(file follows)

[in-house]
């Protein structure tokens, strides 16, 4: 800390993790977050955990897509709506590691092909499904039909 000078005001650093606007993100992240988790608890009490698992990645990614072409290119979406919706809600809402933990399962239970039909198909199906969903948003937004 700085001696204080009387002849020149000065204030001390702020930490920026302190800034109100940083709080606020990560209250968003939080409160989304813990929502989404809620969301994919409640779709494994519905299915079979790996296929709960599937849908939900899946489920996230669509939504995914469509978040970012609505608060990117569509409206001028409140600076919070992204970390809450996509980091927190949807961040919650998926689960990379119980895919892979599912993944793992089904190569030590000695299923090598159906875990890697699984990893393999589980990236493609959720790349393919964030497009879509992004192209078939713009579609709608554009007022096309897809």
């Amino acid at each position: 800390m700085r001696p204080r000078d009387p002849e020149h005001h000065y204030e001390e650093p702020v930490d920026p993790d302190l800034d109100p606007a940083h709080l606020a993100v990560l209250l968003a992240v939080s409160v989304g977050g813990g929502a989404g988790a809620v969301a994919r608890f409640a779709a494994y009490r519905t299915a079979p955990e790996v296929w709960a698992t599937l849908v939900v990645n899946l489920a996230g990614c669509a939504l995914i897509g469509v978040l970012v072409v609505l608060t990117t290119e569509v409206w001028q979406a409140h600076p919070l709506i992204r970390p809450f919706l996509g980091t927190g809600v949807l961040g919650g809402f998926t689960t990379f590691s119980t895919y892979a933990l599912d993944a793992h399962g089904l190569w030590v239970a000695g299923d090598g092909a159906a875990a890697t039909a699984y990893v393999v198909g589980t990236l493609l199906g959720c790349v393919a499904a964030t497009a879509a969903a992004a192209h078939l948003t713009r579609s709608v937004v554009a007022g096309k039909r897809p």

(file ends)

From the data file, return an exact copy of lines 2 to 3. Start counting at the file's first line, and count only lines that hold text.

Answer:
């Protein structure tokens, strides 16, 4: 800390993790977050955990897509709506590691092909499904039909 000078005001650093606007993100992240988790608890009490698992990645990614072409290119979406919706809600809402933990399962239970039909198909199906969903948003937004 700085001696204080009387002849020149000065204030001390702020930490920026302190800034109100940083709080606020990560209250968003939080409160989304813990929502989404809620969301994919409640779709494994519905299915079979790996296929709960599937849908939900899946489920996230669509939504995914469509978040970012609505608060990117569509409206001028409140600076919070992204970390809450996509980091927190949807961040919650998926689960990379119980895919892979599912993944793992089904190569030590000695299923090598159906875990890697699984990893393999589980990236493609959720790349393919964030497009879509992004192209078939713009579609709608554009007022096309897809």
């Amino acid at each position: 800390m700085r001696p204080r000078d009387p002849e020149h005001h000065y204030e001390e650093p702020v930490d920026p993790d302190l800034d109100p606007a940083h709080l606020a993100v990560l209250l968003a992240v939080s409160v989304g977050g813990g929502a989404g988790a809620v969301a994919r608890f409640a779709a494994y009490r519905t299915a079979p955990e790996v296929w709960a698992t599937l849908v939900v990645n899946l489920a996230g990614c669509a939504l995914i897509g469509v978040l970012v072409v609505l608060t990117t290119e569509v409206w001028q979406a409140h600076p919070l709506i992204r970390p809450f919706l996509g980091t927190g809600v949807l961040g919650g809402f998926t689960t990379f590691s119980t895919y892979a933990l599912d993944a793992h399962g089904l190569w030590v239970a000695g299923d090598g092909a159906a875990a890697t039909a699984y990893v393999v198909g589980t990236l493609l199906g959720c790349v393919a499904a964030t497009a879509a969903a992004a192209h078939l948003t713009r579609s709608v937004v554009a007022g096309k039909r897809p």